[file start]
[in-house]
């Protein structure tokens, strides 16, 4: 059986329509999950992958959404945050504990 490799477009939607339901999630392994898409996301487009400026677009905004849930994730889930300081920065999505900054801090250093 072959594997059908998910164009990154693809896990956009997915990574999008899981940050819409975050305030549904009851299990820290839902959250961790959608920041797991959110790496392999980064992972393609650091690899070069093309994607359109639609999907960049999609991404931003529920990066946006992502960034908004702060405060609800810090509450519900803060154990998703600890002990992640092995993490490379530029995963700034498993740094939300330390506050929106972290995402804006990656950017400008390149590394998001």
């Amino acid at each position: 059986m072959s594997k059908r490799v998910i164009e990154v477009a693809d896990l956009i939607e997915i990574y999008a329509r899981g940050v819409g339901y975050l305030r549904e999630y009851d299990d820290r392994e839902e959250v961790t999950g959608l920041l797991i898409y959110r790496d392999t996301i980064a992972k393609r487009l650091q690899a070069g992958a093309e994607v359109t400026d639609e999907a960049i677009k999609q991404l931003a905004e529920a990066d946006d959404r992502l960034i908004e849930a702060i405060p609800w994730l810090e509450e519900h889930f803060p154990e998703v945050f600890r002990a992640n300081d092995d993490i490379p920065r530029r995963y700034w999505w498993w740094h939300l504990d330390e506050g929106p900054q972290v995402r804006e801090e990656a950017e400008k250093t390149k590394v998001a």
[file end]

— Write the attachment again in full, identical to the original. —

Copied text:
[in-house]
């Protein structure tokens, strides 16, 4: 059986329509999950992958959404945050504990 490799477009939607339901999630392994898409996301487009400026677009905004849930994730889930300081920065999505900054801090250093 072959594997059908998910164009990154693809896990956009997915990574999008899981940050819409975050305030549904009851299990820290839902959250961790959608920041797991959110790496392999980064992972393609650091690899070069093309994607359109639609999907960049999609991404931003529920990066946006992502960034908004702060405060609800810090509450519900803060154990998703600890002990992640092995993490490379530029995963700034498993740094939300330390506050929106972290995402804006990656950017400008390149590394998001």
């Amino acid at each position: 059986m072959s594997k059908r490799v998910i164009e990154v477009a693809d896990l956009i939607e997915i990574y999008a329509r899981g940050v819409g339901y975050l305030r549904e999630y009851d299990d820290r392994e839902e959250v961790t999950g959608l920041l797991i898409y959110r790496d392999t996301i980064a992972k393609r487009l650091q690899a070069g992958a093309e994607v359109t400026d639609e999907a960049i677009k999609q991404l931003a905004e529920a990066d946006d959404r992502l960034i908004e849930a702060i405060p609800w994730l810090e509450e519900h889930f803060p154990e998703v945050f600890r002990a992640n300081d092995d993490i490379p920065r530029r995963y700034w999505w498993w740094h939300l504990d330390e506050g929106p900054q972290v995402r804006e801090e990656a950017e400008k250093t390149k590394v998001a």